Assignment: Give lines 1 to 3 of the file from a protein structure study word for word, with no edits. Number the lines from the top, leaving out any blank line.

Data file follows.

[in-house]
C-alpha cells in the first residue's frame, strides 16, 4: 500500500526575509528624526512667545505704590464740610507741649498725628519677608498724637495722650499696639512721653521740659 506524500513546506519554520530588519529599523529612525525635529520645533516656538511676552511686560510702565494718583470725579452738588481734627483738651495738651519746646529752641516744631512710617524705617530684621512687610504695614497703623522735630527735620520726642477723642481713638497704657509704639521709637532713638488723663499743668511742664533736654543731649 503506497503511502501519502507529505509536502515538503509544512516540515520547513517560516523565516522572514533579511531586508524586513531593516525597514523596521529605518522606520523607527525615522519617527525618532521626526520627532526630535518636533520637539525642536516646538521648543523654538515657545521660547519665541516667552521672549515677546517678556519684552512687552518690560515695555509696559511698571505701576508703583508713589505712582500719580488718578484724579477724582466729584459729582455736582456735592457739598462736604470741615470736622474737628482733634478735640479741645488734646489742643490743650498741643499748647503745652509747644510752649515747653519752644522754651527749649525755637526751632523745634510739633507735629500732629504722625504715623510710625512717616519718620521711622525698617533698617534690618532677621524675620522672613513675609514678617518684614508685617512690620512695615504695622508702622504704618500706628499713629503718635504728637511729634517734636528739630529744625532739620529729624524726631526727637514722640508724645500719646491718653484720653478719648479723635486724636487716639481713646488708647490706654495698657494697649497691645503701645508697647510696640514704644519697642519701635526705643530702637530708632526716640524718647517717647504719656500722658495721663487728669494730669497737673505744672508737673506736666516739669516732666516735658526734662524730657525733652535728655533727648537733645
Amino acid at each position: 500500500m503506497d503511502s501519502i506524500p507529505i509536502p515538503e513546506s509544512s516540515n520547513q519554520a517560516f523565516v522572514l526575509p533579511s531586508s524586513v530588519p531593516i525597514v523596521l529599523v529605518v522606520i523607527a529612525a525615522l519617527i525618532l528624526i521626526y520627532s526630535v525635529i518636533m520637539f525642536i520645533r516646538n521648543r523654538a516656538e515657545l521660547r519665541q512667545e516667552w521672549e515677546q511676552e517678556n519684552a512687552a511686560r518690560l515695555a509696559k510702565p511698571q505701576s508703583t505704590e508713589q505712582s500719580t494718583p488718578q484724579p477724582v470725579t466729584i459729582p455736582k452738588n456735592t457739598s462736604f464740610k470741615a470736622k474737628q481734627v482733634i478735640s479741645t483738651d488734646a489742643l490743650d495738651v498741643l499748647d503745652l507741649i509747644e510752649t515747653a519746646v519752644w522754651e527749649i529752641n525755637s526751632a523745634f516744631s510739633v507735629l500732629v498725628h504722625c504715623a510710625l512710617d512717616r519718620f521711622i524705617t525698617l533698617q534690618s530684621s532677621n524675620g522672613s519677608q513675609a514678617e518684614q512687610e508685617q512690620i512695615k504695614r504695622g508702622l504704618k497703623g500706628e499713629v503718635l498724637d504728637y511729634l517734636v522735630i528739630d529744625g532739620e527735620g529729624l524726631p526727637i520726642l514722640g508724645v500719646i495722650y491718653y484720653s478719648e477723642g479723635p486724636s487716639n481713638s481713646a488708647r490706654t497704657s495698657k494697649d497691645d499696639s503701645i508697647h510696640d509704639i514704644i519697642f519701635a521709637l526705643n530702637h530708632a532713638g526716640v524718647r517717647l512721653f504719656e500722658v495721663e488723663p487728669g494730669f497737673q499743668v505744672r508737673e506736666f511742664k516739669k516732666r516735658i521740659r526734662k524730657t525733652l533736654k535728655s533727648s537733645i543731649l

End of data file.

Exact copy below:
[in-house]
C-alpha cells in the first residue's frame, strides 16, 4: 500500500526575509528624526512667545505704590464740610507741649498725628519677608498724637495722650499696639512721653521740659 506524500513546506519554520530588519529599523529612525525635529520645533516656538511676552511686560510702565494718583470725579452738588481734627483738651495738651519746646529752641516744631512710617524705617530684621512687610504695614497703623522735630527735620520726642477723642481713638497704657509704639521709637532713638488723663499743668511742664533736654543731649 503506497503511502501519502507529505509536502515538503509544512516540515520547513517560516523565516522572514533579511531586508524586513531593516525597514523596521529605518522606520523607527525615522519617527525618532521626526520627532526630535518636533520637539525642536516646538521648543523654538515657545521660547519665541516667552521672549515677546517678556519684552512687552518690560515695555509696559511698571505701576508703583508713589505712582500719580488718578484724579477724582466729584459729582455736582456735592457739598462736604470741615470736622474737628482733634478735640479741645488734646489742643490743650498741643499748647503745652509747644510752649515747653519752644522754651527749649525755637526751632523745634510739633507735629500732629504722625504715623510710625512717616519718620521711622525698617533698617534690618532677621524675620522672613513675609514678617518684614508685617512690620512695615504695622508702622504704618500706628499713629503718635504728637511729634517734636528739630529744625532739620529729624524726631526727637514722640508724645500719646491718653484720653478719648479723635486724636487716639481713646488708647490706654495698657494697649497691645503701645508697647510696640514704644519697642519701635526705643530702637530708632526716640524718647517717647504719656500722658495721663487728669494730669497737673505744672508737673506736666516739669516732666516735658526734662524730657525733652535728655533727648537733645
Amino acid at each position: 500500500m503506497d503511502s501519502i506524500p507529505i509536502p515538503e513546506s509544512s516540515n520547513q519554520a517560516f523565516v522572514l526575509p533579511s531586508s524586513v530588519p531593516i525597514v523596521l529599523v529605518v522606520i523607527a529612525a525615522l519617527i525618532l528624526i521626526y520627532s526630535v525635529i518636533m520637539f525642536i520645533r516646538n521648543r523654538a516656538e515657545l521660547r519665541q512667545e516667552w521672549e515677546q511676552e517678556n519684552a512687552a511686560r518690560l515695555a509696559k510702565p511698571q505701576s508703583t505704590e508713589q505712582s500719580t494718583p488718578q484724579p477724582v470725579t466729584i459729582p455736582k452738588n456735592t457739598s462736604f464740610k470741615a470736622k474737628q481734627v482733634i478735640s479741645t483738651d488734646a489742643l490743650d495738651v498741643l499748647d503745652l507741649i509747644e510752649t515747653a519746646v519752644w522754651e527749649i529752641n525755637s526751632a523745634f516744631s510739633v507735629l500732629v498725628h504722625c504715623a510710625l512710617d512717616r519718620f521711622i524705617t525698617l533698617q534690618s530684621s532677621n524675620g522672613s519677608q513675609a514678617e518684614q512687610e508685617q512690620i512695615k504695614r504695622g508702622l504704618k497703623g500706628e499713629v503718635l498724637d504728637y511729634l517734636v522735630i528739630d529744625g532739620e527735620g529729624l524726631p526727637i520726642l514722640g508724645v500719646i495722650y491718653y484720653s478719648e477723642g479723635p486724636s487716639n481713638s481713646a488708647r490706654t497704657s495698657k494697649d497691645d499696639s503701645i508697647h510696640d509704639i514704644i519697642f519701635a521709637l526705643n530702637h530708632a532713638g526716640v524718647r517717647l512721653f504719656e500722658v495721663e488723663p487728669g494730669f497737673q499743668v505744672r508737673e506736666f511742664k516739669k516732666r516735658i521740659r526734662k524730657t525733652l533736654k535728655s533727648s537733645i543731649l